comic comedian


Senior Member
Cantonese, Hong Kong
Detective Constable David Gadsby told the inquest there had been numerous text messages and emails between Ben and the comic but no evidence of criminal activity. The star was not questioned.

Source: Teenage boy killed himself while suffering from post traumatic stress after being seduced by TV comedian

Background: A young man committed suicide in a fit of depression a few days after a comedian whose name remains undisclosed allegedly took advantage of him sexually at a drug fueled party.

I know a comic means a comedian in this context but are they exact synonyms? Are there any situations where you would find a necessity to use one instead of the other?
  • redgiant

    Senior Member
    Cantonese, Hong Kong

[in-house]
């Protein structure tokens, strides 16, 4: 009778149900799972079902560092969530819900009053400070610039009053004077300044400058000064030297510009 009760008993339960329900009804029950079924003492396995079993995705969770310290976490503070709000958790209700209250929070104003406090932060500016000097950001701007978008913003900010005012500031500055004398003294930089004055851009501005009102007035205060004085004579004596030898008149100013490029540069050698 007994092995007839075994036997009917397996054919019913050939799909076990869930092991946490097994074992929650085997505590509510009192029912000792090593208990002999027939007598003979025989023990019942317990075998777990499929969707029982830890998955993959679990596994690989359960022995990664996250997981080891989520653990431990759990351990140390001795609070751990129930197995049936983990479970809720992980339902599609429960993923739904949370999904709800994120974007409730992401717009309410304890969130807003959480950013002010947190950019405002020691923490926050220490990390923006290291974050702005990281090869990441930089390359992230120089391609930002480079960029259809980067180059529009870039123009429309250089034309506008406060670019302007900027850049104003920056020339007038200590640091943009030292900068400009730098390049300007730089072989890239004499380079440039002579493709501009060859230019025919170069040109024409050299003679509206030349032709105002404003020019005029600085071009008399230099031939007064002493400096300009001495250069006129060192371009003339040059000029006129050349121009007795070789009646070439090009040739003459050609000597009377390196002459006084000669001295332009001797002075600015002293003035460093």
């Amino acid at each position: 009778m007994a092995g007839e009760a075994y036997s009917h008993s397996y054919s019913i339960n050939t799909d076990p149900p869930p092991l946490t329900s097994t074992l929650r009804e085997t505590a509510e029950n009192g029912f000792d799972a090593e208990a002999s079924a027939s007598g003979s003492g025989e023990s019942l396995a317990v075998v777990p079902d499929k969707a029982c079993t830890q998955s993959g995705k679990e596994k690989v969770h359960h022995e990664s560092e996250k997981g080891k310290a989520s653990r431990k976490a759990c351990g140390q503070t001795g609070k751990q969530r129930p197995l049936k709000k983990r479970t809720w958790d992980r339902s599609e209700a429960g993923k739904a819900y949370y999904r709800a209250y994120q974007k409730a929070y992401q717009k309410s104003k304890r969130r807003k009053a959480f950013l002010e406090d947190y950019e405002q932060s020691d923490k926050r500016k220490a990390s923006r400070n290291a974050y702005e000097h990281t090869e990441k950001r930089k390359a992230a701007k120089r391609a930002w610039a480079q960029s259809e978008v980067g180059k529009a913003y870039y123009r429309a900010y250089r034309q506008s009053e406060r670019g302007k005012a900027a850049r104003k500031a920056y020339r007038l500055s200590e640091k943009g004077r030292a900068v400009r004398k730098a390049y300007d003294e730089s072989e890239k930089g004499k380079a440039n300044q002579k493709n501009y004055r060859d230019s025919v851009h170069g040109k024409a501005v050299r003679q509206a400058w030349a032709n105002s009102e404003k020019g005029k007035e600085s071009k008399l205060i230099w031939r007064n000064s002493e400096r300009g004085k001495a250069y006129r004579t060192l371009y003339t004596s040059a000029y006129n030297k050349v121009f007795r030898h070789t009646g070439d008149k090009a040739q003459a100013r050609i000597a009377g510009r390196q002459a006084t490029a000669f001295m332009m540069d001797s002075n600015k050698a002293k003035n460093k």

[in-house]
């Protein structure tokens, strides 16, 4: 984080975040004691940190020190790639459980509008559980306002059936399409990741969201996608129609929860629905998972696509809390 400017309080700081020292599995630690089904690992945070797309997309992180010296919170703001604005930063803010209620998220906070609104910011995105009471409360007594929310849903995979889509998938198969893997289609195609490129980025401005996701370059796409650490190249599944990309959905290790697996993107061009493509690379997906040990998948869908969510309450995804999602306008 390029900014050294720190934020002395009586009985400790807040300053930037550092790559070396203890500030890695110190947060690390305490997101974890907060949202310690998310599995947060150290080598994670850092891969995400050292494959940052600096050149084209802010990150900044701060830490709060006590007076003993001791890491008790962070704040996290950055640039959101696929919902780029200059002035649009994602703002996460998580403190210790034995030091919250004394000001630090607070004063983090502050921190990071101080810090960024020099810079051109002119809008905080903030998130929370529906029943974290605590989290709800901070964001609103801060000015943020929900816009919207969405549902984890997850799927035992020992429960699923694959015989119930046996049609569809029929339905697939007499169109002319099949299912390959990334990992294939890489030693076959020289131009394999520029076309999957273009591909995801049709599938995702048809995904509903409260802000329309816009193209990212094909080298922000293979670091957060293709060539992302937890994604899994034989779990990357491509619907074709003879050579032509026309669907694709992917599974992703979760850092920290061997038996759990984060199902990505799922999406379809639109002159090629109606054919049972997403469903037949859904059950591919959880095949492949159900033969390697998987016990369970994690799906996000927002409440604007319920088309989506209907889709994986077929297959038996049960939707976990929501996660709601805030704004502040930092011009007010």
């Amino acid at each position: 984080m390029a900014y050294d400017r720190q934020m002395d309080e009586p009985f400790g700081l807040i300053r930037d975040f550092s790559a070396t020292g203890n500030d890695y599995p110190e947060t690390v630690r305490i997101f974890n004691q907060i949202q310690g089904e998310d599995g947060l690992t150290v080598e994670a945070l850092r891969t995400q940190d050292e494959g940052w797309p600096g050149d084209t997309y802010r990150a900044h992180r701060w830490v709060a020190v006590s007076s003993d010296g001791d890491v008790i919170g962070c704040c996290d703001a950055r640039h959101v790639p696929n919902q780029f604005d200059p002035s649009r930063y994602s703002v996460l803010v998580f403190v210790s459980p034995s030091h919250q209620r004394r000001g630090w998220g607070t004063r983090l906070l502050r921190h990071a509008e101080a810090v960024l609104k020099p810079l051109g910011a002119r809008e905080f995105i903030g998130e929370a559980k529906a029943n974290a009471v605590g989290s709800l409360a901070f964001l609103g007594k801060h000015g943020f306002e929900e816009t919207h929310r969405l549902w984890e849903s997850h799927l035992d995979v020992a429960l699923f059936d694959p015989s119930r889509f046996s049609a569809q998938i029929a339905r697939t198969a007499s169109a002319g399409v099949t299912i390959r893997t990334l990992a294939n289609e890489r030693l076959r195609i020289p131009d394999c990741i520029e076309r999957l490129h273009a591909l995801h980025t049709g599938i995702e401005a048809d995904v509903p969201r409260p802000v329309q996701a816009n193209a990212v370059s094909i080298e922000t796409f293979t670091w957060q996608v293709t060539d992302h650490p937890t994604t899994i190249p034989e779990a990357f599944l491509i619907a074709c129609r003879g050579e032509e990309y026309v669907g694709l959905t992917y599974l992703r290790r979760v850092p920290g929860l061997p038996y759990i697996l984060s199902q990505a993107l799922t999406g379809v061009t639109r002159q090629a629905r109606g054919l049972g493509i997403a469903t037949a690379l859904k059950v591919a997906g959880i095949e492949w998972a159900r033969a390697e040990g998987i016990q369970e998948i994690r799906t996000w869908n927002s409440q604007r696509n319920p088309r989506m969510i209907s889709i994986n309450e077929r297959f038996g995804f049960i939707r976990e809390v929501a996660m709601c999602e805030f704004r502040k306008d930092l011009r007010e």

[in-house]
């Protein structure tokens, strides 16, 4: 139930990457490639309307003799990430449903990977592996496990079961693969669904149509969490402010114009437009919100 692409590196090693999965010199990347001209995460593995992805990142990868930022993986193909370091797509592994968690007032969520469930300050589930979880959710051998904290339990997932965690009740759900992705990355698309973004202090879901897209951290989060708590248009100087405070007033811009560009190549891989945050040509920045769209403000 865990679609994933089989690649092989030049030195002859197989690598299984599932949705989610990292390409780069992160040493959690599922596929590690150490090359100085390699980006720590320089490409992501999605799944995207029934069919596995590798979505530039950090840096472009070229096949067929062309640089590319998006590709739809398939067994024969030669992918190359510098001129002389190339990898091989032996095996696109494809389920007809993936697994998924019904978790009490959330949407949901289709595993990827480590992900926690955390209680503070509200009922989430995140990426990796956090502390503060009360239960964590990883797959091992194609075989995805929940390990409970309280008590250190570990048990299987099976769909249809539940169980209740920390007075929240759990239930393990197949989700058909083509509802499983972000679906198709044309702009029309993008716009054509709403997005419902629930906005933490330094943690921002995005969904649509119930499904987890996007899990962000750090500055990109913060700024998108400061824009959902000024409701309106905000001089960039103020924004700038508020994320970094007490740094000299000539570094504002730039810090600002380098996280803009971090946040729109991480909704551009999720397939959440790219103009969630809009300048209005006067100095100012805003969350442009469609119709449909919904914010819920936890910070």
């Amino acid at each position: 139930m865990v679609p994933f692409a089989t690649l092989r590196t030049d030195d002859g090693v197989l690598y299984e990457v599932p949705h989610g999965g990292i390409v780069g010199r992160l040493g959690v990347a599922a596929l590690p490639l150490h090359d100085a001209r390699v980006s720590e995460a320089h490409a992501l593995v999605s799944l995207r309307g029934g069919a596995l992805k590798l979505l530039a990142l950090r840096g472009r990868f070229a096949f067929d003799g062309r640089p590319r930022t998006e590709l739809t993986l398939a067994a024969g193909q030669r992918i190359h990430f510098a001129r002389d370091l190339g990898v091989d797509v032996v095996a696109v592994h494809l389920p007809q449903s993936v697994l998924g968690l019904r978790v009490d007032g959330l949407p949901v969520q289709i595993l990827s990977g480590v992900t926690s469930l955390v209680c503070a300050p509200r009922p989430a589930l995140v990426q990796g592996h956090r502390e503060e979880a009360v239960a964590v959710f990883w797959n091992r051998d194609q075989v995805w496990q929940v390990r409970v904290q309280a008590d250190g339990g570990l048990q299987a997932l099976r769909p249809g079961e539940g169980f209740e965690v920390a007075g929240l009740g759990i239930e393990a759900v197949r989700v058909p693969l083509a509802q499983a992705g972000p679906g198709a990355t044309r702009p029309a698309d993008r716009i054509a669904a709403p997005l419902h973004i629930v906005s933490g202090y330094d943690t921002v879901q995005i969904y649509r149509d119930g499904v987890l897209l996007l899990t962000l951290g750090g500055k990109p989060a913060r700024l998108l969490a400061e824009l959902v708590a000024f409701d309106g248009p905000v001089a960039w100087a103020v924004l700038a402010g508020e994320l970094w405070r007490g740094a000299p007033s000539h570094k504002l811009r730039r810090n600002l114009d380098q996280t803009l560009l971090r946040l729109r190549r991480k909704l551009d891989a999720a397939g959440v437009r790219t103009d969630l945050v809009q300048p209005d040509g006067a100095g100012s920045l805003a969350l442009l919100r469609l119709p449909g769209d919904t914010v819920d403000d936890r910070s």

Thank you very much, tepatria. I take it that there is no difference between them in reference to a comedy performer.


    Senior Member
    English English
    There's virtually no difference in meaning, I'd say, RG:thumbsup:

    I can give you two examples of the words not being interchangeable, but they're both 'from my own experience', and both involve the non-literal meaning 'person who is funny' rather than the literal 'performer who tells jokes etc.'

    Young Person A [unnamed]: I'd love to have been around when Queen Elizabeth I was on the throne. You're about that age, aren't you, Ewie? ~ what was it like in those days?
    Ewie [dripping with sarcasm]: Oh ha ha ha, you're such a comedian. [comic]
    (Actually, I'm pretty sure other people say this too.)

    Ewie [makes some feeble joke which my mother, who finds me amusing, finds funny]
    Ewie's mother: Oh Ewan, you're a comic. [comedian]
    (This one may be entirely idiosyncratic ... not sure ...)


    Senior Member
    Cantonese, Hong Kong
    Thank you ewie. I don't think I'll be able to tease out the subtle difference between them, so I'll just take note of that and pay attention to which one is used in what situation.
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